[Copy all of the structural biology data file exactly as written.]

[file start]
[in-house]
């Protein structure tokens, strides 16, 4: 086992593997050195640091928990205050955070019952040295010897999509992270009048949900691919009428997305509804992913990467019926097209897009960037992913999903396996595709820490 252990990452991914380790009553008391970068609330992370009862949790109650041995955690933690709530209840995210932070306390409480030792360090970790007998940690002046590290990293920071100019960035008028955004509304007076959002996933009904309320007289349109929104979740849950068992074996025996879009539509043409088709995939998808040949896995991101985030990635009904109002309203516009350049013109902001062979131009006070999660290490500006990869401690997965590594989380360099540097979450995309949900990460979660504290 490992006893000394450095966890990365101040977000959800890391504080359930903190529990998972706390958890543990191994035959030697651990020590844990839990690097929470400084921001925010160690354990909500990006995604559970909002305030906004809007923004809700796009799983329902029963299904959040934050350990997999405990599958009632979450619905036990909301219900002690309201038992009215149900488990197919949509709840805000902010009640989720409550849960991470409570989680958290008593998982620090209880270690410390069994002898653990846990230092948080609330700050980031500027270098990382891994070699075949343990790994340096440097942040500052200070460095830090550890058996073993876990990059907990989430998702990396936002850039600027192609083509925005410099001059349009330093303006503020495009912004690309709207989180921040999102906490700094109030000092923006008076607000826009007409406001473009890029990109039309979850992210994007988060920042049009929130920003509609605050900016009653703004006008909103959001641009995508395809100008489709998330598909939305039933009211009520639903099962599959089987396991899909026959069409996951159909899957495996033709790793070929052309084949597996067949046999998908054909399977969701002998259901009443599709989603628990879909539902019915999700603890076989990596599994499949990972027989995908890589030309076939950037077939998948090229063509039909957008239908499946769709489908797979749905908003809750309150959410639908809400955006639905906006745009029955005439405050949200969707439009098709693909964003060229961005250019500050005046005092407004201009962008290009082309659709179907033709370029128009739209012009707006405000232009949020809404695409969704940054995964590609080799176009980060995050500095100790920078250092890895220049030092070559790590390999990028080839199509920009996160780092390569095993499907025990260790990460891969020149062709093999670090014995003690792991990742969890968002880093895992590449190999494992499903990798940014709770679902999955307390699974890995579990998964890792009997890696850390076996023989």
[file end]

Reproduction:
[in-house]
């Protein structure tokens, strides 16, 4: 086992593997050195640091928990205050955070019952040295010897999509992270009048949900691919009428997305509804992913990467019926097209897009960037992913999903396996595709820490 252990990452991914380790009553008391970068609330992370009862949790109650041995955690933690709530209840995210932070306390409480030792360090970790007998940690002046590290990293920071100019960035008028955004509304007076959002996933009904309320007289349109929104979740849950068992074996025996879009539509043409088709995939998808040949896995991101985030990635009904109002309203516009350049013109902001062979131009006070999660290490500006990869401690997965590594989380360099540097979450995309949900990460979660504290 490992006893000394450095966890990365101040977000959800890391504080359930903190529990998972706390958890543990191994035959030697651990020590844990839990690097929470400084921001925010160690354990909500990006995604559970909002305030906004809007923004809700796009799983329902029963299904959040934050350990997999405990599958009632979450619905036990909301219900002690309201038992009215149900488990197919949509709840805000902010009640989720409550849960991470409570989680958290008593998982620090209880270690410390069994002898653990846990230092948080609330700050980031500027270098990382891994070699075949343990790994340096440097942040500052200070460095830090550890058996073993876990990059907990989430998702990396936002850039600027192609083509925005410099001059349009330093303006503020495009912004690309709207989180921040999102906490700094109030000092923006008076607000826009007409406001473009890029990109039309979850992210994007988060920042049009929130920003509609605050900016009653703004006008909103959001641009995508395809100008489709998330598909939305039933009211009520639903099962599959089987396991899909026959069409996951159909899957495996033709790793070929052309084949597996067949046999998908054909399977969701002998259901009443599709989603628990879909539902019915999700603890076989990596599994499949990972027989995908890589030309076939950037077939998948090229063509039909957008239908499946769709489908797979749905908003809750309150959410639908809400955006639905906006745009029955005439405050949200969707439009098709693909964003060229961005250019500050005046005092407004201009962008290009082309659709179907033709370029128009739209012009707006405000232009949020809404695409969704940054995964590609080799176009980060995050500095100790920078250092890895220049030092070559790590390999990028080839199509920009996160780092390569095993499907025990260790990460891969020149062709093999670090014995003690792991990742969890968002880093895992590449190999494992499903990798940014709770679902999955307390699974890995579990998964890792009997890696850390076996023989």